Office 365

Controlling Communications Inside Office 365 Tenants with Information Barriers (Part 1)

by Tony Redmond

Office 365 Information Barriers allow organizations to erect logical firewalls between different user communities to ensure that regulatory and legal requirements are met. Teams and Exchange Online support Information Barrier policies, which replace Address Book Policies. Some work is necessary to get Information Barriers set up. We cover that work in this article and prepare the ground for deploying the policies to Teams.

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    Email, Teams, and Expressing Reactions with Likes

    by Tony Redmond

    Microsoft introduced support for like reactions in OWA in 2015. Teams also supports likes, but it also supports other reactions to messages from sad to angry. Knowing how to use these reactions is a social minefield. On a serious notes, reactions are not currently stored in Teams compliance records in Exchange Online, which is a problem if people react to messages with likes.

    Teams Gets Urgent Message Capability for Personal Chats

    by Tony Redmond

    Microsoft is rolling out priority notifications for Teams, the ability for users to send urgent messages in chats so that the recipients get notified every two minutes until they respond. Office 365 tenants (except GCC) should see the new functionality in July. Tenants can control who gets to send urgent messages with messaging policies, and some user education would be good to help those allowed to send these messages understand when a message is truly urgent.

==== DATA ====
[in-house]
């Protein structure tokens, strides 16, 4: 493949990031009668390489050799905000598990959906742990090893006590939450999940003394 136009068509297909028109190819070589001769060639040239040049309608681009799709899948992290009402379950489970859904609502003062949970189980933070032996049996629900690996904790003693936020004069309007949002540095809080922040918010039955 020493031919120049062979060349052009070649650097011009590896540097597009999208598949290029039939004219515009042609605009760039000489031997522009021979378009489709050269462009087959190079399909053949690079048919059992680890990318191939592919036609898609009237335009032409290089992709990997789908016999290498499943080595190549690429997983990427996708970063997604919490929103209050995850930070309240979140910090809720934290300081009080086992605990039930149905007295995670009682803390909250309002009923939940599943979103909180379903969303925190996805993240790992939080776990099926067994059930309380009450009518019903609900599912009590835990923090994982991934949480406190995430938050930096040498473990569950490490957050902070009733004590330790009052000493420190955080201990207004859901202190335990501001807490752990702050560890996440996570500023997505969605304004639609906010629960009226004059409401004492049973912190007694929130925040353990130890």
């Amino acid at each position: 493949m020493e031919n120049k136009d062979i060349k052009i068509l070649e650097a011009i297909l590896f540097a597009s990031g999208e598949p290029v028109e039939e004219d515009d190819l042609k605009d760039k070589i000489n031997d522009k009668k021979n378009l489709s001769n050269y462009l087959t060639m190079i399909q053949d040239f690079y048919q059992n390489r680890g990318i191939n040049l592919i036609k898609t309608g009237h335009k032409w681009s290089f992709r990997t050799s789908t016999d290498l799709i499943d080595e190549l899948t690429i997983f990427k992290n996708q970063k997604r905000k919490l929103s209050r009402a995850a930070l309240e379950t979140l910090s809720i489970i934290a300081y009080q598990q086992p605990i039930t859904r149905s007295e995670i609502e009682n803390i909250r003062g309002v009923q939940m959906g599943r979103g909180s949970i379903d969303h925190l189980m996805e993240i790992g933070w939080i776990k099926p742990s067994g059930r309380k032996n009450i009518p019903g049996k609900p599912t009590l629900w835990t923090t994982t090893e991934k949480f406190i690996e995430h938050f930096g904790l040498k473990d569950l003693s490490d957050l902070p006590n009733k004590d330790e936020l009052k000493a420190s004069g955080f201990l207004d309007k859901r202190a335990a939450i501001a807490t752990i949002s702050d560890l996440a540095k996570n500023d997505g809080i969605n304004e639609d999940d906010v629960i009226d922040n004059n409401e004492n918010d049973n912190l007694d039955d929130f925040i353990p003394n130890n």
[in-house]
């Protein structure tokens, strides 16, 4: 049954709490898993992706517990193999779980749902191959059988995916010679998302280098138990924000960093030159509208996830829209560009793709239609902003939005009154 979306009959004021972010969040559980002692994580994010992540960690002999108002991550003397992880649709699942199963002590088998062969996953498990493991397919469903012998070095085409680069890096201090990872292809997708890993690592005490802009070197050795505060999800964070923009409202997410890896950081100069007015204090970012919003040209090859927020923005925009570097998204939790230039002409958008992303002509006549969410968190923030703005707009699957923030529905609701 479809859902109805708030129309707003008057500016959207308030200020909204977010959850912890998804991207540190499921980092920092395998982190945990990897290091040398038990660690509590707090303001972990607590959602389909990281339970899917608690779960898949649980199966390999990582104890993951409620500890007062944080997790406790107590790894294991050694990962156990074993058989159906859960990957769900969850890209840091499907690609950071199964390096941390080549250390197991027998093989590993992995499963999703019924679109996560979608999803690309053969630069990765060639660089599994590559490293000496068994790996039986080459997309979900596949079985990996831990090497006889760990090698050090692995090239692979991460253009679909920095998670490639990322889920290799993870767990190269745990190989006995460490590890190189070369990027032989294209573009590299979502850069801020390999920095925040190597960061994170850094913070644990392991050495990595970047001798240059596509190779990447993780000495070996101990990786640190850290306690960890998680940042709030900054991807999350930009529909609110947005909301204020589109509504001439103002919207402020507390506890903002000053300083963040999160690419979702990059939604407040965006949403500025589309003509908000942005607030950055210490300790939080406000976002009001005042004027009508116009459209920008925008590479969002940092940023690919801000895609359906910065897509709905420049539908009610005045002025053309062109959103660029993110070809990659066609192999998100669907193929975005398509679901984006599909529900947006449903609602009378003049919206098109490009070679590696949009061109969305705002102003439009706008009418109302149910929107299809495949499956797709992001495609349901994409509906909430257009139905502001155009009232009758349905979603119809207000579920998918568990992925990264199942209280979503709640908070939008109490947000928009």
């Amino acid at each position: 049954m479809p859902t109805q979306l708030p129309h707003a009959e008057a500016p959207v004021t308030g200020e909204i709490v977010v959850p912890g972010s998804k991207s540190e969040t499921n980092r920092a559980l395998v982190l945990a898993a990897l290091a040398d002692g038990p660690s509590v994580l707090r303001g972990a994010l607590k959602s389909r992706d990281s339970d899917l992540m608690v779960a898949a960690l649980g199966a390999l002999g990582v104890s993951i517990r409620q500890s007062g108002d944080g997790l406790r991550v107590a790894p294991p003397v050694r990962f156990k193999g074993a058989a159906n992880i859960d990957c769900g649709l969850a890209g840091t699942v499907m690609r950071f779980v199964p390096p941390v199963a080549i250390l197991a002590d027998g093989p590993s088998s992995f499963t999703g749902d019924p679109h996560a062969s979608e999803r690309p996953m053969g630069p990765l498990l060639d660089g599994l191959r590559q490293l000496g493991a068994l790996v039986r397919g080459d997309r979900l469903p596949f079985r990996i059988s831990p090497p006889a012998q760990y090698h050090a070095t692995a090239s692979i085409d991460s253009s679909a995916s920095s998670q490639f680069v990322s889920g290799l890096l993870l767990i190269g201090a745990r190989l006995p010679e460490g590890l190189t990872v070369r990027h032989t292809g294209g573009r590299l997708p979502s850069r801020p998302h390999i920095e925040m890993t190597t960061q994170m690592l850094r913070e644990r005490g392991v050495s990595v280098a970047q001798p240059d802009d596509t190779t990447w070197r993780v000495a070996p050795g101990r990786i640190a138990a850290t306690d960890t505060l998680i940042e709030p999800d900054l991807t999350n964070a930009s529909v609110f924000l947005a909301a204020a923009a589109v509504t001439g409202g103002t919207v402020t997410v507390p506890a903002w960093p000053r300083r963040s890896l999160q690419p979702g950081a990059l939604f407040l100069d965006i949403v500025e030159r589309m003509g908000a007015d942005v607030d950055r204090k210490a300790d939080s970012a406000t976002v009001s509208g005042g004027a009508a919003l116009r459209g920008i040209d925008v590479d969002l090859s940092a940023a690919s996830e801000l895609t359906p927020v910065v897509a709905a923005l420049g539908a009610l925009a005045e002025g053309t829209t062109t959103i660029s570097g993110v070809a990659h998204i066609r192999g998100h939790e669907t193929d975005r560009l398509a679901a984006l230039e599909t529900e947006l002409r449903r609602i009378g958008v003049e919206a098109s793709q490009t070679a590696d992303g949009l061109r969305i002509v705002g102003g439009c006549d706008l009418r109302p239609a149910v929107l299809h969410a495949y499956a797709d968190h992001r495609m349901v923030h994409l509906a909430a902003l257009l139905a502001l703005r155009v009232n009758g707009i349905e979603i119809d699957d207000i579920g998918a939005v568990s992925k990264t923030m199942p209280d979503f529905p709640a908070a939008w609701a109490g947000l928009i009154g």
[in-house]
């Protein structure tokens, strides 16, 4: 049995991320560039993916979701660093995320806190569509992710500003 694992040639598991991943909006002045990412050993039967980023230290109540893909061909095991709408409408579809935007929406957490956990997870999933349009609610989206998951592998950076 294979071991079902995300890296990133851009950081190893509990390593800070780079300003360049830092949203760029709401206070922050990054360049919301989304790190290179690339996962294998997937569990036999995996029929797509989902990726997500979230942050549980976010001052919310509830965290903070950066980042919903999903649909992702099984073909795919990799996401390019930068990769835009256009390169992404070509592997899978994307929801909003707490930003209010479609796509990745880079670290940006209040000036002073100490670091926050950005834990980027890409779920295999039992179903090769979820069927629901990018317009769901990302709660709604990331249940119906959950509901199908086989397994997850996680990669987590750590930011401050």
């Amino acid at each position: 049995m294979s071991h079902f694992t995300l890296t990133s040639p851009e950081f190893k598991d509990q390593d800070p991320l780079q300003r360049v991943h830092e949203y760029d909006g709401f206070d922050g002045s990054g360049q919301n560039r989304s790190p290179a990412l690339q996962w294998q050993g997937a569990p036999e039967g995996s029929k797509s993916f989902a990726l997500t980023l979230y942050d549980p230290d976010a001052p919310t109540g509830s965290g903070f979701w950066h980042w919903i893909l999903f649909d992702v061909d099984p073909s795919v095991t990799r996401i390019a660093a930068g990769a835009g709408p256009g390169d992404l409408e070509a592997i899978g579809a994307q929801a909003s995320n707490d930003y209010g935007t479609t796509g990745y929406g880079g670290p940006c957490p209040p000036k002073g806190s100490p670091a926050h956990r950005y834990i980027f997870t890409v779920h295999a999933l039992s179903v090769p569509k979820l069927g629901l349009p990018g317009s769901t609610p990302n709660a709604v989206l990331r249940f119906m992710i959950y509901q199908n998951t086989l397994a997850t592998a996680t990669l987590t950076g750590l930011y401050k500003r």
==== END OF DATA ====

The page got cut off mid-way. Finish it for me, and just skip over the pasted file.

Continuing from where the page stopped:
Planner Supports Export to Excel

    by Tony Redmond

    Excel fans delight! You can now export task data for a Planner plan to Excel and slice and dice the task information to your heart's content. The new feature is likely to be popular with Office 365 users because it adds values and it makes sense to use Excel for this purpose, but another way of looking at it is that Planner is so poor at analysis and reporting that it needed external help. The truth probably lies in the middle.

    The PowerShell Mess in the Microsoft Cloud

    with 1 Comment by Tony Redmond

    PowerShell is a great way of automating common administrative Office 365 operations. That is, if you know what module to use and how to use the cmdlets in that module. Unfortunately things are a bit of a mess with too many modules and inconsistent behavior in areas like error handling. With so many development groups working on Office 365, the PowerShell situation might be inevitable, but it needs cleaning up.